What is ‘Greenwashing’?

For those of you who have not yet heard this term, ‘Greenwashing’ is a phenomenon within the community that preys on unsuspecting people attempting to become ‘greener’ by making more environmentally sustainable decisions. Greenwashing is a deceptive marketing strategy that has been adopted by many retail companies and organisations to trick individuals into thinking that they are making a positive change for the environment when in reality, they are making a switch to products that were just as bad as their previous products, if not worse.

Is it really that bad?

Greenwashing is a deceptive phenomenon that is much deeper than just causing false sustainability. The current demand in today’s society for ‘greener’ and more environmentally sustainable products has opened a new door for dishonest marketing strategies, by deceptively promoting harmful or toxic products and substances. Companies that use terms such as ‘green’, ‘eco-friendly’, ‘all natural’ and ‘biodegradable’ are not always genuine and often mislead consumers into acting unsustainably.

Here are just a few risks that come hand-in-hand with greenwashing:

  • It allows for consumers to buy toxic or harmful products for individuals and the environment without being aware.
  • Greenwashing creates mistrust or an ingenuous relationship between consumers and corporate companies.
  • The unintentional use of mislabelled products contributes heavily to climate change.
  • Corporate companies increase their global carbon footprint by burning fossil fuels as they advertise environmental friendly products.
  • Unsustainable products contribute massively to environmental pollution, specifical pollution in the ocean and air.
  • The false advertisement of ‘green’ products from corporate companies at a lower price than small businesses’ genuinely sustainable products ultimately supports fast-moving consumer goods and fast fashion and puts small businesses out of business.

So how can I spot it in order to stop it?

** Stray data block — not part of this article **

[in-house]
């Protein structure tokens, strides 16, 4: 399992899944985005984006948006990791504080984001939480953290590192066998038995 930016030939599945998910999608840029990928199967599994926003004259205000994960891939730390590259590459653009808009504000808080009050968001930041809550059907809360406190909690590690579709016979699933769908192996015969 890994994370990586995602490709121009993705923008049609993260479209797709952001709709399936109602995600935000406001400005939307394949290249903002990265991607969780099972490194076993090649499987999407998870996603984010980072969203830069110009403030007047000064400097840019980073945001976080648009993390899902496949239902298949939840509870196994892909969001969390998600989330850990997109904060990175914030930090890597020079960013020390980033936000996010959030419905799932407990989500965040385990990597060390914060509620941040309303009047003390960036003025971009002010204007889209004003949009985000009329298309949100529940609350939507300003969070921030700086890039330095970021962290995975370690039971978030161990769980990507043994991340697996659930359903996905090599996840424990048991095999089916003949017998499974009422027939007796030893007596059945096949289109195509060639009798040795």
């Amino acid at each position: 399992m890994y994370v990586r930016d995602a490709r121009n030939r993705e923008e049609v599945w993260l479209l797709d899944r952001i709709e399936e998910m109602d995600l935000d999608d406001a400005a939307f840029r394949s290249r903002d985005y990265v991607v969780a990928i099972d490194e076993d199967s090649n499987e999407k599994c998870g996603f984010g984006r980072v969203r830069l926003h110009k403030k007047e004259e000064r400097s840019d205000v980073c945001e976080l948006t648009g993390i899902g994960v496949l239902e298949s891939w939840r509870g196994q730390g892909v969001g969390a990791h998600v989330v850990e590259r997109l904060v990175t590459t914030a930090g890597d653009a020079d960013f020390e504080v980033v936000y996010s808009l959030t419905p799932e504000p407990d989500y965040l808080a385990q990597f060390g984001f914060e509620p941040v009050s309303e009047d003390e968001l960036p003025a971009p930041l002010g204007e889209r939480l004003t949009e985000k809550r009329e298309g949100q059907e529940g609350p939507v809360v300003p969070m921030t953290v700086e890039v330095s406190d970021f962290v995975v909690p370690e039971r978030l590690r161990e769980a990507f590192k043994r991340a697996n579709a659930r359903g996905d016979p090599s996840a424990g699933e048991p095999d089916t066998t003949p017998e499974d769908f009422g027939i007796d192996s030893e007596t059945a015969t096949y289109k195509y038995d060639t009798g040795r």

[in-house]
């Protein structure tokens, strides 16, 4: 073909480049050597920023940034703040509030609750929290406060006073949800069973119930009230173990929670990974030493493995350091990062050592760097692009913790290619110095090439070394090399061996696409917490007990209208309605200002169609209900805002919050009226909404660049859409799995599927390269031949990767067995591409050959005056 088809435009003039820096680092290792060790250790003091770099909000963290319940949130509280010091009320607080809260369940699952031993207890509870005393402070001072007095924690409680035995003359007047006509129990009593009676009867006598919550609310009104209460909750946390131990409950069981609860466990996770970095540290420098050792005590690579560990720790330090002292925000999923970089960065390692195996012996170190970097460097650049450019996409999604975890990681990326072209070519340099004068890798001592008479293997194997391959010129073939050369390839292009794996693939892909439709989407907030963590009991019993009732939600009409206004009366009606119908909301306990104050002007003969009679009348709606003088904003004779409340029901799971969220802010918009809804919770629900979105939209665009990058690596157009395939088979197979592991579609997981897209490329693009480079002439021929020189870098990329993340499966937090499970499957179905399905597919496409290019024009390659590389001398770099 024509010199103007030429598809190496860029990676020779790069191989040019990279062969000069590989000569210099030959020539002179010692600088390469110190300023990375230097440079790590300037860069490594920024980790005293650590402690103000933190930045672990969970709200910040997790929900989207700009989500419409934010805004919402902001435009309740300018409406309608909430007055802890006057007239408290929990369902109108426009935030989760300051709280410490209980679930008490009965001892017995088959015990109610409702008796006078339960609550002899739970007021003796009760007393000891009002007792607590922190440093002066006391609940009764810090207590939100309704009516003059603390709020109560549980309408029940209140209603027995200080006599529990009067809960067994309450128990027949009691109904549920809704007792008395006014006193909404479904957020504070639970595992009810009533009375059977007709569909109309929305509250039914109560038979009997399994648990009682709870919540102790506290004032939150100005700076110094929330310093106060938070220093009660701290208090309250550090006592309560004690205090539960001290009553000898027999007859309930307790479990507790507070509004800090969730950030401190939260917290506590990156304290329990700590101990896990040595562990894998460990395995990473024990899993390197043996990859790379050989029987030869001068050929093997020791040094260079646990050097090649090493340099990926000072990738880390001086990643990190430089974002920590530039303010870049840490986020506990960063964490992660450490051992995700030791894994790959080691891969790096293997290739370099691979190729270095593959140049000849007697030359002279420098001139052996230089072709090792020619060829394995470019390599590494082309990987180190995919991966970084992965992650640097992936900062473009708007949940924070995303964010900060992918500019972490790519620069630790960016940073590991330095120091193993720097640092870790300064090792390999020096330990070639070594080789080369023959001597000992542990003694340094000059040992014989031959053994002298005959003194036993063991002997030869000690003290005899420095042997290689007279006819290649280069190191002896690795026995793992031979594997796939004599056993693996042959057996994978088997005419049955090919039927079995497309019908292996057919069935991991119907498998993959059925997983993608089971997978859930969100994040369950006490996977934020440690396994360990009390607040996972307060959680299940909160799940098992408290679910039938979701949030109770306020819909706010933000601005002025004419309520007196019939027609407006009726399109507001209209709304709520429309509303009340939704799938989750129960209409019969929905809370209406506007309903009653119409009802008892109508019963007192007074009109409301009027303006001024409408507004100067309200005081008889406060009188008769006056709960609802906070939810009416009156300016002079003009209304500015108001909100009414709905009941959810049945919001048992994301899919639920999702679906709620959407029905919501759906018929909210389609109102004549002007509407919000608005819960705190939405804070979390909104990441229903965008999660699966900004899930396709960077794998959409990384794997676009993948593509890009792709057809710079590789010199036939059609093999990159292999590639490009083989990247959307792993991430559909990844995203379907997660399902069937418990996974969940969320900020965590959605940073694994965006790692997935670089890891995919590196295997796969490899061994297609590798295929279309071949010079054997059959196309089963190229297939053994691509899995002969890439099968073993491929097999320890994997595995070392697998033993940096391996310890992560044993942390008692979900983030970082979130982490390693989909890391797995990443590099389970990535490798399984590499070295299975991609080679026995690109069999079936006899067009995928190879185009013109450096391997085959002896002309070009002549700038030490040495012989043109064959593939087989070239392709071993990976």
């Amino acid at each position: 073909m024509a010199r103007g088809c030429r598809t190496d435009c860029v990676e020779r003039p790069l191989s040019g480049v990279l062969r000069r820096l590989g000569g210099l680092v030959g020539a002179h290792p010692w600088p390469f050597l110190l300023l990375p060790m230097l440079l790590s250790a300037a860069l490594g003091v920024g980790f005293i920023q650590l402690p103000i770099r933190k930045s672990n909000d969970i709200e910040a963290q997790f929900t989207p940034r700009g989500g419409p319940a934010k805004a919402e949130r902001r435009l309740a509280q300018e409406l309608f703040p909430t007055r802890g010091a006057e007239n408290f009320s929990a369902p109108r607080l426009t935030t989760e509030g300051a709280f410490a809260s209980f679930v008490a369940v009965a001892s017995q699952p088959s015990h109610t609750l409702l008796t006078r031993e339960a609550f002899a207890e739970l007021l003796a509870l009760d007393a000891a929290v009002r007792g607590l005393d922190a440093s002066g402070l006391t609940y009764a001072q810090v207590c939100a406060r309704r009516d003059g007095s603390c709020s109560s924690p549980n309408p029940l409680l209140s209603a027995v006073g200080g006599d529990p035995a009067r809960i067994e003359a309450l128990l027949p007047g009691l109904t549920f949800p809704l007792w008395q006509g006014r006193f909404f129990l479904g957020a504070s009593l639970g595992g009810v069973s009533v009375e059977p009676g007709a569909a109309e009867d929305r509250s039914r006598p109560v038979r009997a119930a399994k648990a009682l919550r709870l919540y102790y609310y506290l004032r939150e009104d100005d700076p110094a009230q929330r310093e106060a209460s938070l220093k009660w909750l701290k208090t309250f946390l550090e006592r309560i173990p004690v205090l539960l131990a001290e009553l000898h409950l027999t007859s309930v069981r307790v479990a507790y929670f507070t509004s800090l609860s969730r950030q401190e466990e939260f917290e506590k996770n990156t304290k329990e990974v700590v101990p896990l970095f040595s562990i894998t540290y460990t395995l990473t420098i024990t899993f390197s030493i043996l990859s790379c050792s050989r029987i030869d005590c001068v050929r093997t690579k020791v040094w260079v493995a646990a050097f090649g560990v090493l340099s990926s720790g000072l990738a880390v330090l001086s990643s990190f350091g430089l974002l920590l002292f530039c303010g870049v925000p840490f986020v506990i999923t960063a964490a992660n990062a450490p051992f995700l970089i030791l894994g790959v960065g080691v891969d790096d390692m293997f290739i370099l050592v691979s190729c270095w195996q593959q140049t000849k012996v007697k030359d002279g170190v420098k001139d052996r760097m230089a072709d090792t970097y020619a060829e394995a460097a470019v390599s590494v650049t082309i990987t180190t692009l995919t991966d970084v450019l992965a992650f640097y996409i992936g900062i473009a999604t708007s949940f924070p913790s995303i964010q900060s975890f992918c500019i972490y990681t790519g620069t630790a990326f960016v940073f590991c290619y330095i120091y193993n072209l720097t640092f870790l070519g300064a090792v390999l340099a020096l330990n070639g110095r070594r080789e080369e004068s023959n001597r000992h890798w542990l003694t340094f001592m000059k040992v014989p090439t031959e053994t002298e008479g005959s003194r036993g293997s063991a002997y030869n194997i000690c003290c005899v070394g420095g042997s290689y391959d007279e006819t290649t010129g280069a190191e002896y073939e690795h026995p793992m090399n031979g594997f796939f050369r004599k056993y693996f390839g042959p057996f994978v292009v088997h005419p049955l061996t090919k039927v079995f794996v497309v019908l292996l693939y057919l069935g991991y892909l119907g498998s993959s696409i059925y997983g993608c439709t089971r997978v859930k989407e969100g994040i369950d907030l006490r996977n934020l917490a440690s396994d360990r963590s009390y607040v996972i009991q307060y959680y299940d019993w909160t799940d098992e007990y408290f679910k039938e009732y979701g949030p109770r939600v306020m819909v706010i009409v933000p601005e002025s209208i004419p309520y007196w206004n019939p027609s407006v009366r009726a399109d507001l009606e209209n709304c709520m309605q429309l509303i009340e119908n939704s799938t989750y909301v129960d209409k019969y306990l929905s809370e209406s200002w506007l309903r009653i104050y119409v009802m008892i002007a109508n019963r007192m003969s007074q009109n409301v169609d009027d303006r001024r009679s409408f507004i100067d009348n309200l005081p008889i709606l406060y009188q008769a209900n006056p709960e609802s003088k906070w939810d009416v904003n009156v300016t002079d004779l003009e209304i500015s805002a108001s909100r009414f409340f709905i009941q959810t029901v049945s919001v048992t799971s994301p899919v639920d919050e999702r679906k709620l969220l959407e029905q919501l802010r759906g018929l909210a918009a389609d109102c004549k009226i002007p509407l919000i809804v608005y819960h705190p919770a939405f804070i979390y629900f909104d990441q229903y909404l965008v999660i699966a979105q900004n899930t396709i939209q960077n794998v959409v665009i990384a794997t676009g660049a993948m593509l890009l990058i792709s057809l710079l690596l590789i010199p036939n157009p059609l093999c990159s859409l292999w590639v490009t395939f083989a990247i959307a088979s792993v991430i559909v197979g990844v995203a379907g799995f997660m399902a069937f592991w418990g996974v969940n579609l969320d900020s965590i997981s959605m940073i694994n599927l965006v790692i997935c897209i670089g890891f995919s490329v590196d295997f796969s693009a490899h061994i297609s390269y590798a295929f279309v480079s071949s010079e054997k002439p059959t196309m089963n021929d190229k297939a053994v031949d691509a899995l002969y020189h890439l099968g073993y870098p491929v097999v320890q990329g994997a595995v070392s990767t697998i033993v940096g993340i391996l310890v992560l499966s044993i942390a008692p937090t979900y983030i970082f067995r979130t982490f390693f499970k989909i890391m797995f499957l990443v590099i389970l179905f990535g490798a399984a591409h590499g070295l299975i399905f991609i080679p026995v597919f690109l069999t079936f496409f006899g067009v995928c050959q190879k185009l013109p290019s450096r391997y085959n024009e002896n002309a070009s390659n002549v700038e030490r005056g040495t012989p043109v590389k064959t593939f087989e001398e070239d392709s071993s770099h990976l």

There are many different types of greenwashing, and it can get a bit confusing at times. So, here are a few types of greenwashing with an example to help.


A common form of greenwashing is seen when companies make claims about their products that are simply not true. This could be seen in 2020 when Blueland claimed that every piece of packaging was 100% recyclable when certain materials were not recyclable, but compostable. They in turn discontinued their claim of being 100% recyclable.

Image: https://www.truthinadvertising.org/blueland/

Lesser of two evils:

This form of greenwashing can be seen when companies make environmental claims about products that have no environmental benefit regardless and may be inherently harmful.

Image: https://economictimes.indiatimes.com/small-biz/startups/thank-you-for-smoking-how-organic-smokes-is-helping-smokers-nip-it-in-the-butt/articleshow/56585758.cms


The form of greenwashing known as irrelevance can be seen when a product is marketed with true environmental claims that are completely unrelated to the product. For example, peanut butter is often labelled as ‘cholesterol free’ yet it is plant-based and cholesterol is only found in animal products.



Vaguely labelling products is another form of greenwashing as it creates a misunderstanding for the consumer by using words such as ‘all natural, ‘organic’, ‘sustainable’ without an explanation. For example, this cereal states that it is ‘organic’ yet the ingredients list proves that only some of the ingredients are organic.

Image: https://www.meijer.com/shopping/product/cascadian-farm-organic-oats-honey-granola-cereal-16-oz-/2190874331.html 

No proof: 

The ‘no proof’ form of greenwashing occurs when brands supply a statement in the absence of substantial information concerning the product claim. For example, LEI electronics claimed that their Eco Alkaline batteries are carbon neutral without providing proof of when reduction in carbon emissions has or will occur.

Image: https://www.truthinadvertising.org/lei-eco-alkaline-batteries/

Hidden trade-off:

Greenwashing can also occur when a product claiming to be green emphasises other environmental issues while ignoring the issues that itself produces. For example, paper products may seem better than plastic, yet they still cause environmental issues such as deforestation and they generally cannot be recycled once they have been used.

So what can I do?

Consumers are not inevitably doomed to fall at the hands of greenwashing giants each time they make a purchase. There are easy ways that you and your family can become more conscious when shopping for products to reduce waste and become more environmentally sustainable. We can all make a difference when purchasing products such as recognising when a product has a vague description and lacks certification stickers. Start by shopping with the intention to buy genuinely environmentally friendly products and avoid products with excessive, hard-to-deal-with packaging such as items that do not allow you to refill them. With each mindful purchase, we all get closer to reaching clean earth.